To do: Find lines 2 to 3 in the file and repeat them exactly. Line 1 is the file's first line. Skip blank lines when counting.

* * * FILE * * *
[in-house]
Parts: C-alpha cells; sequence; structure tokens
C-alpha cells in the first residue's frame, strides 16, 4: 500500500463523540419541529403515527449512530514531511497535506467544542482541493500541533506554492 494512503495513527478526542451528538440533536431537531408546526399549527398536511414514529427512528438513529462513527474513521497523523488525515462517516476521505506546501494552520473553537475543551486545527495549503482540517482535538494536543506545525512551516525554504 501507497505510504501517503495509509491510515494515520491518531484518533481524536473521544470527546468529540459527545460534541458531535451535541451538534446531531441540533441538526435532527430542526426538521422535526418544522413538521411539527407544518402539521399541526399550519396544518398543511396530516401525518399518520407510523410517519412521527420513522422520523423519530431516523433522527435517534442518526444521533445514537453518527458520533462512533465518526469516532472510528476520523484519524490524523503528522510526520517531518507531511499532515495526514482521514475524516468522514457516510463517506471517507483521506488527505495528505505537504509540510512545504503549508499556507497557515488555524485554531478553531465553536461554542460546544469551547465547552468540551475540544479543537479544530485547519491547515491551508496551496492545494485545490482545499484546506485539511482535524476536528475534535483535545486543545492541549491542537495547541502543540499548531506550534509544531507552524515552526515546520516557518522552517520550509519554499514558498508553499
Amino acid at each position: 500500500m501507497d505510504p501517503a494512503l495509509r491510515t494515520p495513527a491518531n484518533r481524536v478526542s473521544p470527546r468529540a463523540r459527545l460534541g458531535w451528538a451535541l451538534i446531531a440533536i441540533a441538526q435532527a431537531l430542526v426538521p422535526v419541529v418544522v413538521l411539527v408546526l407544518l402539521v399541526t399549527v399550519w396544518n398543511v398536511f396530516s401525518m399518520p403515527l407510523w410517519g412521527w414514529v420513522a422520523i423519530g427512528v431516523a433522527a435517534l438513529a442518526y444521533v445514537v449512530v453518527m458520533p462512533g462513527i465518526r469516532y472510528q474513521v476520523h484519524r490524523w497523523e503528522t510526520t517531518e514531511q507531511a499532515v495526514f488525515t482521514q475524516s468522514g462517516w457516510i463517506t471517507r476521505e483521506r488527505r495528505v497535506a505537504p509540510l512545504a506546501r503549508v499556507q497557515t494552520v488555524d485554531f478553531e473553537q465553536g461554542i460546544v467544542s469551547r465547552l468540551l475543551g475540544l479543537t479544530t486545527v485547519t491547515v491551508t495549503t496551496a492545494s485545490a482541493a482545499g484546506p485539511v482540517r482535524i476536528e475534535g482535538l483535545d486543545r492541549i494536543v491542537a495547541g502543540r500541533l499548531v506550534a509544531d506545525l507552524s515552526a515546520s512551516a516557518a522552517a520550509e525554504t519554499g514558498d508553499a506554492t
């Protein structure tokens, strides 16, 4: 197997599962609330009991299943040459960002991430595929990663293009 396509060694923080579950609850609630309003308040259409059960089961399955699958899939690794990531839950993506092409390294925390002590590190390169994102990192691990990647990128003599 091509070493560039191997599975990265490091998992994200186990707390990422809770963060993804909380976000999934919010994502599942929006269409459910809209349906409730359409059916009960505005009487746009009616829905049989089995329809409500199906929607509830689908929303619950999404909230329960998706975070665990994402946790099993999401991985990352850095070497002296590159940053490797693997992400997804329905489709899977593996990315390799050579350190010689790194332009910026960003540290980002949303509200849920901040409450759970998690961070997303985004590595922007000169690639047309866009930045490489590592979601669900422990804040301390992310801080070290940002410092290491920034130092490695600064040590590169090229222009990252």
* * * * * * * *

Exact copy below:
Parts: C-alpha cells; sequence; structure tokens
C-alpha cells in the first residue's frame, strides 16, 4: 500500500463523540419541529403515527449512530514531511497535506467544542482541493500541533506554492 494512503495513527478526542451528538440533536431537531408546526399549527398536511414514529427512528438513529462513527474513521497523523488525515462517516476521505506546501494552520473553537475543551486545527495549503482540517482535538494536543506545525512551516525554504 501507497505510504501517503495509509491510515494515520491518531484518533481524536473521544470527546468529540459527545460534541458531535451535541451538534446531531441540533441538526435532527430542526426538521422535526418544522413538521411539527407544518402539521399541526399550519396544518398543511396530516401525518399518520407510523410517519412521527420513522422520523423519530431516523433522527435517534442518526444521533445514537453518527458520533462512533465518526469516532472510528476520523484519524490524523503528522510526520517531518507531511499532515495526514482521514475524516468522514457516510463517506471517507483521506488527505495528505505537504509540510512545504503549508499556507497557515488555524485554531478553531465553536461554542460546544469551547465547552468540551475540544479543537479544530485547519491547515491551508496551496492545494485545490482545499484546506485539511482535524476536528475534535483535545486543545492541549491542537495547541502543540499548531506550534509544531507552524515552526515546520516557518522552517520550509519554499514558498508553499